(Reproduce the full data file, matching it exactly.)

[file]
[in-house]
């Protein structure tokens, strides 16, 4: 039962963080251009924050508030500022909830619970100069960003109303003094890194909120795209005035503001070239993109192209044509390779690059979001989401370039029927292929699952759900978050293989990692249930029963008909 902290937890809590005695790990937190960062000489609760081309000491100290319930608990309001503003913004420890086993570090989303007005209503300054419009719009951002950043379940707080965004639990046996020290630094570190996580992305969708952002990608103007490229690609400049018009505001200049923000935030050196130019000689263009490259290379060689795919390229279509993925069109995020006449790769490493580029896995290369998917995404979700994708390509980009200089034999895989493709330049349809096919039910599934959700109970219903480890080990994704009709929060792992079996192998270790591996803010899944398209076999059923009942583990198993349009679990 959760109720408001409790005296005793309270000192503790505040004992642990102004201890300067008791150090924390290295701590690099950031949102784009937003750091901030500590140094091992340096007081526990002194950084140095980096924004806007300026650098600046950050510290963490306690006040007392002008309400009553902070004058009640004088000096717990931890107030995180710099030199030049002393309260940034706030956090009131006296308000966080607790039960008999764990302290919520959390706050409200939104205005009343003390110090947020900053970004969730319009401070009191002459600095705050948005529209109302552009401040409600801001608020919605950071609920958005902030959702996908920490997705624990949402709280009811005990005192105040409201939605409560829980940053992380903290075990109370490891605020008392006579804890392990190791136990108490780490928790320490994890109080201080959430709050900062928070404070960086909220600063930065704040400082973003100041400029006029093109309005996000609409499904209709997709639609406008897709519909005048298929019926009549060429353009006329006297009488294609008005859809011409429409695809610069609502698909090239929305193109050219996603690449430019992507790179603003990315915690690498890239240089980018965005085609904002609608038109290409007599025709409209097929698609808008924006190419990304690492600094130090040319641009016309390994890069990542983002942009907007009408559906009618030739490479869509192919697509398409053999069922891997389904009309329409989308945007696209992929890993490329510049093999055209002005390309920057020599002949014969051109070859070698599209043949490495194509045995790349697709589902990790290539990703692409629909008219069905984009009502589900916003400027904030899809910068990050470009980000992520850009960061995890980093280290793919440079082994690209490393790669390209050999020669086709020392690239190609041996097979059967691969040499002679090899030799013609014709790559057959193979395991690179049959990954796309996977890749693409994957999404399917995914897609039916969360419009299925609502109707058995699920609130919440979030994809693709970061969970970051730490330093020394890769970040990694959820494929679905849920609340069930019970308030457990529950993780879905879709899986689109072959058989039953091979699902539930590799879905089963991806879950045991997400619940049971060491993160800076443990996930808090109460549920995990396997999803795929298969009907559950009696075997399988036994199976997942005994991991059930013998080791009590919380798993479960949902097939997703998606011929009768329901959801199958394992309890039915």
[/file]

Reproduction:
[in-house]
């Protein structure tokens, strides 16, 4: 039962963080251009924050508030500022909830619970100069960003109303003094890194909120795209005035503001070239993109192209044509390779690059979001989401370039029927292929699952759900978050293989990692249930029963008909 902290937890809590005695790990937190960062000489609760081309000491100290319930608990309001503003913004420890086993570090989303007005209503300054419009719009951002950043379940707080965004639990046996020290630094570190996580992305969708952002990608103007490229690609400049018009505001200049923000935030050196130019000689263009490259290379060689795919390229279509993925069109995020006449790769490493580029896995290369998917995404979700994708390509980009200089034999895989493709330049349809096919039910599934959700109970219903480890080990994704009709929060792992079996192998270790591996803010899944398209076999059923009942583990198993349009679990 959760109720408001409790005296005793309270000192503790505040004992642990102004201890300067008791150090924390290295701590690099950031949102784009937003750091901030500590140094091992340096007081526990002194950084140095980096924004806007300026650098600046950050510290963490306690006040007392002008309400009553902070004058009640004088000096717990931890107030995180710099030199030049002393309260940034706030956090009131006296308000966080607790039960008999764990302290919520959390706050409200939104205005009343003390110090947020900053970004969730319009401070009191002459600095705050948005529209109302552009401040409600801001608020919605950071609920958005902030959702996908920490997705624990949402709280009811005990005192105040409201939605409560829980940053992380903290075990109370490891605020008392006579804890392990190791136990108490780490928790320490994890109080201080959430709050900062928070404070960086909220600063930065704040400082973003100041400029006029093109309005996000609409499904209709997709639609406008897709519909005048298929019926009549060429353009006329006297009488294609008005859809011409429409695809610069609502698909090239929305193109050219996603690449430019992507790179603003990315915690690498890239240089980018965005085609904002609608038109290409007599025709409209097929698609808008924006190419990304690492600094130090040319641009016309390994890069990542983002942009907007009408559906009618030739490479869509192919697509398409053999069922891997389904009309329409989308945007696209992929890993490329510049093999055209002005390309920057020599002949014969051109070859070698599209043949490495194509045995790349697709589902990790290539990703692409629909008219069905984009009502589900916003400027904030899809910068990050470009980000992520850009960061995890980093280290793919440079082994690209490393790669390209050999020669086709020392690239190609041996097979059967691969040499002679090899030799013609014709790559057959193979395991690179049959990954796309996977890749693409994957999404399917995914897609039916969360419009299925609502109707058995699920609130919440979030994809693709970061969970970051730490330093020394890769970040990694959820494929679905849920609340069930019970308030457990529950993780879905879709899986689109072959058989039953091979699902539930590799879905089963991806879950045991997400619940049971060491993160800076443990996930808090109460549920995990396997999803795929298969009907559950009696075997399988036994199976997942005994991991059930013998080791009590919380798993479960949902097939997703998606011929009768329901959801199958394992309890039915």